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10-02-2008 12:14 AM -- By: Melissa Sonsma, From:
We are so terribly sorry for the loss of Kirsten - our mother Linda has told us some lovely stories about her, and we have been moved by reading about how much she tried to help others during her very full life.
Much love to you,
Melissa & William Sonsma
10-01-2008 11:20 PM -- By: Blake Bogosian, From: Van Nuys
Kirsten was good childhood friend and I will never forget her energy. She was the most positive friend I had growing up.
10-01-2008 10:43 PM -- By: The Flick Family, From: Gig Harbor, WA
Steen, My heart just goes out to you and your family. Though I never got to meet your beautiful girls, I heard nothing but good things from my mom. She was proud too of their adventures. Both sound so spirited. I hope you & Erika find comfort in each other and the many, many friends that are offering their love and support. Our thoughts are with you.
10-01-2008 10:03 PM -- By: David Langstaff, From: Chapel Hill-Carrboro, NC
I got to know Kirsten during my brief stay at the New College of California, where we worked together trying to prevent the school's collapse, and to see the best of its vision realized. During that time, I developed a deep respect for Kirsten. She was a wonderful person that I wish I'd gotten to know better. What little time we had together I will continue to value. To her family and friends, I am truly sorry for your loss. Kirsten has been appreciated and will be remembered.
10-01-2008 9:09 PM -- By: Natalie Rold, From: San Francisco
Kirsten, I only knew you for a short time, but it doesn't take much time to experience the complete compassion and creativity that you had for others and your community.You will be dearly missed.
10-01-2008 8:51 PM -- By: Diane Wilkinson, From: Orange County
Kirsten, beautiful beloved sister of Erika and daughter, granddaughter, cousin, and friend to so many. you were on the road having the trip of lifetime. So many people love you. the world is empty with out you.
10-01-2008 7:28 PM -- By: member of kirsten's extended community, From: pacific northwest
my heart is with you and your family. my friend sali was murdered just a few days before kirsten in oaxaca. they were both doing incredible work. and it is hard to imagine that these two passionate young women are gone. may we all take up there passions as our own.
10-01-2008 6:43 PM -- By: Sunni Brydum, From:
I don't know what to say. I haven't been able to sleep, or eat, or process anything. I can't believe what has happened or that I am so far away from all of you, my family, at this unbelievably painful time.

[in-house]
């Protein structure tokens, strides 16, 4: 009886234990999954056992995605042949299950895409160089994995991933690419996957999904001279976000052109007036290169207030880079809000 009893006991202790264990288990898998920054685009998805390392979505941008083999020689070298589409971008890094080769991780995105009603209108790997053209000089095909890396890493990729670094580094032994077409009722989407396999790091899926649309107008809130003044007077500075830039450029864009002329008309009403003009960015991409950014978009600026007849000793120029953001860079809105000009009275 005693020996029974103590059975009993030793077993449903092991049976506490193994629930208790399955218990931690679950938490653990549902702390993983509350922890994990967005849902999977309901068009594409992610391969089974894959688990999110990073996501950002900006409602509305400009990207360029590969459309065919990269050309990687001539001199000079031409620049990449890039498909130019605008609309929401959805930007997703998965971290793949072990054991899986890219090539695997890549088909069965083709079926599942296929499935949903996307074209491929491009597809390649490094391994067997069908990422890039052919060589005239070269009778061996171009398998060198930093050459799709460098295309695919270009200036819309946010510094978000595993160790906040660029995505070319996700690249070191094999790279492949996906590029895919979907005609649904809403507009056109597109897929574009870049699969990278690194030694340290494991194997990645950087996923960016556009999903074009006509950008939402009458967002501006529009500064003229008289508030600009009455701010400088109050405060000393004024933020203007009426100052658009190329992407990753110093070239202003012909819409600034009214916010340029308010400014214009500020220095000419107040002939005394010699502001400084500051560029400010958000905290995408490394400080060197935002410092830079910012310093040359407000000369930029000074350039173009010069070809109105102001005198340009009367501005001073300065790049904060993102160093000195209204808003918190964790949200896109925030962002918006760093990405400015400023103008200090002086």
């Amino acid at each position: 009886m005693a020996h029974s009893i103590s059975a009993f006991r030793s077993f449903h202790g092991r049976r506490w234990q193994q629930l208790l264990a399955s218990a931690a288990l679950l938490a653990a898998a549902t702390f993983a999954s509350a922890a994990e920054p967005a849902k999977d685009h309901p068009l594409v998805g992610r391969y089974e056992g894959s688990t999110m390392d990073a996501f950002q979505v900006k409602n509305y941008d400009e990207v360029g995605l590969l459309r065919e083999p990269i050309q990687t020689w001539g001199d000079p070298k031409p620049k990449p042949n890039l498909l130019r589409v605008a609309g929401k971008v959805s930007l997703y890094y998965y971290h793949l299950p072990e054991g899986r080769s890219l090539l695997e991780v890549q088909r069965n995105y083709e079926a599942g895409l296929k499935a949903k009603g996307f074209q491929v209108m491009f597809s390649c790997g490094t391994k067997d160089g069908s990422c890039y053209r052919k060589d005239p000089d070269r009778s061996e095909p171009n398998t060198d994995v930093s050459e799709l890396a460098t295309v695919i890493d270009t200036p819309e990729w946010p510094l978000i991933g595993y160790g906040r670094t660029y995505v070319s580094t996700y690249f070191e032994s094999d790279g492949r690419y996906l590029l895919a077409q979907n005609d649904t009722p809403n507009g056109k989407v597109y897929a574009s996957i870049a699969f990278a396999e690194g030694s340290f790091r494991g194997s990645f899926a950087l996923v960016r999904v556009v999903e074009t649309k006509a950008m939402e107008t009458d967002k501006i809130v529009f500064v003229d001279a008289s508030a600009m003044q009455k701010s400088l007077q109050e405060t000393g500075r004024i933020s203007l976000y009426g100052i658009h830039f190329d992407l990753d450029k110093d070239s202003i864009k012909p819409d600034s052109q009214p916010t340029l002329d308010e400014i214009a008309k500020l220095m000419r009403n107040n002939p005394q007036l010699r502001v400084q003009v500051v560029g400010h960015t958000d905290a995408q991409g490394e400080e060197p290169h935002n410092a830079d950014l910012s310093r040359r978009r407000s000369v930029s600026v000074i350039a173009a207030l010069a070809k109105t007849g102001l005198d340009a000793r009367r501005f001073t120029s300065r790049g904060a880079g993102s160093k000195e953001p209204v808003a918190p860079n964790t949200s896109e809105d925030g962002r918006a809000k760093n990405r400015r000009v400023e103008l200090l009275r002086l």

I want more than anything to be able to attend Kirsten's services, but things don't look too good on that front. Like Rachel, I'm currently across the Atlantic - although everything I'm doing here has been thrown into sharp, harsh perspective.
I'm trying to gather my thoughts to compose something coherent, but I don't think there's any coherence to be made out of what has happened.
I love you all.
10-01-2008 6:31 PM -- By: Rachel, From: London
Yesterday I learned that kind and amazing Kirsten Brydum was shot to death in New Orleans last weekend. Word trickled back to the Bay Area slowly, and then reached me through a friend. I don't have much to say about Kirsten's death, except the obvious: This is completely f***** up and shouldn't happen to anyone, and particularly not to someone as compassionate and kind as Kirsten.
There's lots to say about her life, and all the work Kirsten engaged in, including the Collective Autonomy Tour that took her to New Orleans. As I'm pretty alone in my sadness, here in London, I'm going to write about the woman I knew. The alternative is crying alone, or perhaps in the presence of a friend who didn't know her. For me, this is better.
I met Kirsten at the Really Really Free Market a couple of years ago. We were introduced by our mutual friend, Greg, who knew I was doing the Compact and that Kirsten was very involved in organizing the market. For a while, I only saw Kirsten at the monthly RRFMs, or read her words about the market in the list emails. She always emphasized that it is our market, and encouraged folks to engage. And slowly I started to feel like I was part of the RRFM, always in my own way, which is really really the only way to be a part of such a multi-faceted community.
I got to know Kirsten outside of RRFM, and mostly inside of Station 40, where we both worked on the Dirty Dove Infoshop with a beautiful band of other people. During the sewing basics workshop last fall, Kirsten taught me how to patch my own pants, using a sewing machine. She laughed just enough about my fear of the machine eating my fingers to loosen me up and make me receptive. Kirsten was primely suited to be my teacher in this skillshare. I hope I taught her something about SF ecology or kitty wound care in return.
Kirsten worked really hard for a lot of projects like Dirty Dove, that emphasized alternative economies or education. She put her energy into her principles, inspiring many of us to do the same. And she fleshed out those principles, addressing economics with RRFM, education with Dirty Dove, and even food with Access Cafe. Kirsten was engaged in a cross country journey, collating resources of alternative institutions, hoping "to network with people and connect projects" and "to facilitate research and resource sharing". Horribly enough, she was killed while trying to see the best of our communities.
I'm not going to see Kirsten smiling in sunny Dolores Park again, or help her with Shiloh, her cat. Our community has lost the great brilliance of her piercing brown eyes and whipsmart mind. To any friends reading this, I love you. And I'm so sorry to not be there with you.
in solidarity and with love and sadness,
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